Leahy, Martin J.; Hu, Song; Wang, Lihong V.
Photoacoustic tomography (PAT), a hybrid technology combining optical excitation and ultrasonic detection, senses functional or molecular optical absorption contrasts and enables high‐resolution imaging as deep as the optical diffusive regime. PAT for label‐free microvascular imaging is highly desirable because of the presence of hemoglobin as an endogenous chromophore. In this chapter, we first review two major embodiments of PAT (photoacoustic microscopy and photoacoustic computed tomography). Then, we introduce methods for in vivo quantification of total hemoglobin concentration, blood oxygenation, and blood flow. After that, we show a few recent biomedical applications, including angiogenesis monitoring, brain and ocular imaging, and in...
Xia, Jun; Wang, Lihong V.
Photoacoustic tomography (PAT) is an emerging hybrid imaging technique with great potential for a wide range of brain imaging applications. A unique feature of PAT is the capability of sensing optical contrasts ultrasonically. Because of the low ultrasonic scattering in tissue, PAT generates high resolution images in both the ballistic and diffusive regimes. With a rich choice of endogenous and exogenous optical contrasts, PAT can provide neurovascular, structural, functional, and molecular brain images at multiple spatial scales. In this chapter, we review the principles and imaging capability of various photoacoustic brain tomography systems and highlight studies published in the past...
Hu, Song; Maslov, Konstantin; Wang, Lihong V.
Three-dimensional optical-resolution photoacoustic microscopy (OR-PAM), an emerging optical-acoustic hybrid technology capable of imaging optical absorption contrasts with subcellular resolution and sensitivity, has been recognized as a valuable complement to existing optical microscopy technologies. In this chapter, we provide detailed discussion on the design and operation of OR-PAM, including the principle, system design, system configuration, system alignment, experimental procedures, laser safety, functional imaging scheme, recent technical advances, and sample biomedical applications. Future directions of OR-PAM development are also discussed at the end of this chapter.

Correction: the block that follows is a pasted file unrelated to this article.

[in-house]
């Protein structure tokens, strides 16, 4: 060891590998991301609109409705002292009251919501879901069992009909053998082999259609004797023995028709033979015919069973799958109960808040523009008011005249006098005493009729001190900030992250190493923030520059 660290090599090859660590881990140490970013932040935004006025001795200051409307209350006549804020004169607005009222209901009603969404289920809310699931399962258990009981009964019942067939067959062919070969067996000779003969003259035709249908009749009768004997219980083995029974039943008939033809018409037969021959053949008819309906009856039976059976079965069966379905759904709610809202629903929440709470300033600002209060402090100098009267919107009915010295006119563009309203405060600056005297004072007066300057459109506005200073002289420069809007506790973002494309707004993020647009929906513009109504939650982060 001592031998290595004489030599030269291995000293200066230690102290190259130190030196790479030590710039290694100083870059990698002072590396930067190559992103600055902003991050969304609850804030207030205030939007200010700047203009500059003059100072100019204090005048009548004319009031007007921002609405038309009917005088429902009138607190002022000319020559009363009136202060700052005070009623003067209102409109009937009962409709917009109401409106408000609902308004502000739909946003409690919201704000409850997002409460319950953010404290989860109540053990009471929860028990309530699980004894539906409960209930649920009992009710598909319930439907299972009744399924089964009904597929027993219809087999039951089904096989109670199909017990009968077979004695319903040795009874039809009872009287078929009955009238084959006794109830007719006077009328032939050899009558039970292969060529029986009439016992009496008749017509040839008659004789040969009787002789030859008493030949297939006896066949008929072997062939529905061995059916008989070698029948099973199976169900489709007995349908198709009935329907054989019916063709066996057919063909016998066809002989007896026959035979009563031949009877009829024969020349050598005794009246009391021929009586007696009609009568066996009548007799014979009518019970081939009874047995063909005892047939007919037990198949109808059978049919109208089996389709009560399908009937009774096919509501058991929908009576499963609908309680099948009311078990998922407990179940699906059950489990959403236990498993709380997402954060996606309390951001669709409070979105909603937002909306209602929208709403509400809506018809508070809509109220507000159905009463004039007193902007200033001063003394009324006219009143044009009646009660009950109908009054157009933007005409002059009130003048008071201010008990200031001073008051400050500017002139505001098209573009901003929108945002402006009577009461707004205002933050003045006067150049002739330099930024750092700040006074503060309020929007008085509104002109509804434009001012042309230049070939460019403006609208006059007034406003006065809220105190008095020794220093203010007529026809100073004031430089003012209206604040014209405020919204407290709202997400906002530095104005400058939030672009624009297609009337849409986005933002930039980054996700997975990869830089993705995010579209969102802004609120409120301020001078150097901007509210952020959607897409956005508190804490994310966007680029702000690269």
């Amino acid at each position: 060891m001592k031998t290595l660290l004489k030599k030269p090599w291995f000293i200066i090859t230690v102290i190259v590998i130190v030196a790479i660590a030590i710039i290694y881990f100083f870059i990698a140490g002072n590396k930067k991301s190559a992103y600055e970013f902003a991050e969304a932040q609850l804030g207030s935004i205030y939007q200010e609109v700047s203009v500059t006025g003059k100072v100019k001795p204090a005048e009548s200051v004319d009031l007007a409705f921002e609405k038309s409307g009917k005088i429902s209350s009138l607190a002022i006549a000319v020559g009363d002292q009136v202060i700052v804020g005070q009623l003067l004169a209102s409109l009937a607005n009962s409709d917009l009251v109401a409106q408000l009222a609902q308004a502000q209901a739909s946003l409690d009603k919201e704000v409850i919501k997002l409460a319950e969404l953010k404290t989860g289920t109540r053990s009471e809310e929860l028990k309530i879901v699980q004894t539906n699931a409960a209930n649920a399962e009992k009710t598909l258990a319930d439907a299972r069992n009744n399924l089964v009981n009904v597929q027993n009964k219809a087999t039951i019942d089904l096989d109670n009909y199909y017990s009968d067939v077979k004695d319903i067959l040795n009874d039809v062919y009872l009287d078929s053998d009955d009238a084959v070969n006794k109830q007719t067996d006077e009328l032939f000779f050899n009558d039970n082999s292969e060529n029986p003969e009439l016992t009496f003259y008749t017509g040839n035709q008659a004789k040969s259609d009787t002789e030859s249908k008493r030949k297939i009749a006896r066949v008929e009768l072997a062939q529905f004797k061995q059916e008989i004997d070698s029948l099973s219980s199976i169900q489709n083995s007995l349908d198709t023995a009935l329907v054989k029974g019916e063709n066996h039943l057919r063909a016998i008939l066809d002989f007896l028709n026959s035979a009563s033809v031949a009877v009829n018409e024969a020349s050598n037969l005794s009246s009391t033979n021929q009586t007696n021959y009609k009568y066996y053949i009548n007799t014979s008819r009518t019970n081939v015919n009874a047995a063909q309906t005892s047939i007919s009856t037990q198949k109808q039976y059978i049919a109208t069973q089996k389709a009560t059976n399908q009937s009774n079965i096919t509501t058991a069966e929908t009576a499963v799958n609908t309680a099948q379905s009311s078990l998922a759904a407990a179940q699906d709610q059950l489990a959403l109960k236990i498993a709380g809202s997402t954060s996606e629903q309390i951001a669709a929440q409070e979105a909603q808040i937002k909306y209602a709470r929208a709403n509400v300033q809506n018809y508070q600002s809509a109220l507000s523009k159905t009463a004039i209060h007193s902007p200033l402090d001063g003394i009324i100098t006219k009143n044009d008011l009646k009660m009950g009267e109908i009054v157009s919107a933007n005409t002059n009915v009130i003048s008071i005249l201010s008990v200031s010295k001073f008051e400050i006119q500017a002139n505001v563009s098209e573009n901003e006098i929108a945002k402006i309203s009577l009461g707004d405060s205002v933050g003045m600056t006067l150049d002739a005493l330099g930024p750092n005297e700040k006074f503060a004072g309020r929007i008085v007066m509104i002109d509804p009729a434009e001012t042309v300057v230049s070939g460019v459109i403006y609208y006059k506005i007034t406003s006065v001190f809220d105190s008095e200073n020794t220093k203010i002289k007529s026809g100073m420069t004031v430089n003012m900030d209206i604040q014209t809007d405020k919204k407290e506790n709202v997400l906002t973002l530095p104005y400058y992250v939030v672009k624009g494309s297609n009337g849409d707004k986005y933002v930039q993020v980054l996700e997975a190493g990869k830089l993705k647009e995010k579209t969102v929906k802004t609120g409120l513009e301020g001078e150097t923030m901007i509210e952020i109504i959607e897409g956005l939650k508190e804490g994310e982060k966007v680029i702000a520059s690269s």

Zhou, Yong; Wang, Lihong V.
Photoacoustic microscopy (PAM), combining the advantages of optical excitation and of acoustic detection, has been widely used for both structural and functional imaging with scalable resolution and penetration in biological tissues. In this chapter, we provide a detailed discussion on PAM in translational studies. We first summarize the principles and major implementations of this technology. Then we introduce the state of the art in translational PAM, including studies on burns, peripheral arterial occlusive disease, eye disease, diabetic microvascular complications, pain, melanoma, gastrointestinal tract disease, and the brain. Finally, we discuss the major challenges and future directions of translational PAM.
Blinn, James F.; Newell, Martin E.
Clipping is the process of determining how much of a given line segment lies within the boundaries of the display screen. Homogeneous coordinates are a convenient mathematical device for representing and transforming objects. The space represented by homogeneous coordinates is not, however, a simple Euclidean 3-space. It is, in fact, analagous to a topological shape called a “projective plane”. The clipping problem is usually solved without consideration for the differences between Euclidean space and the space represented by homogeneous coordinates. For some constructions, this leads to errors in picture generation which show up as lines marked invisible when they should...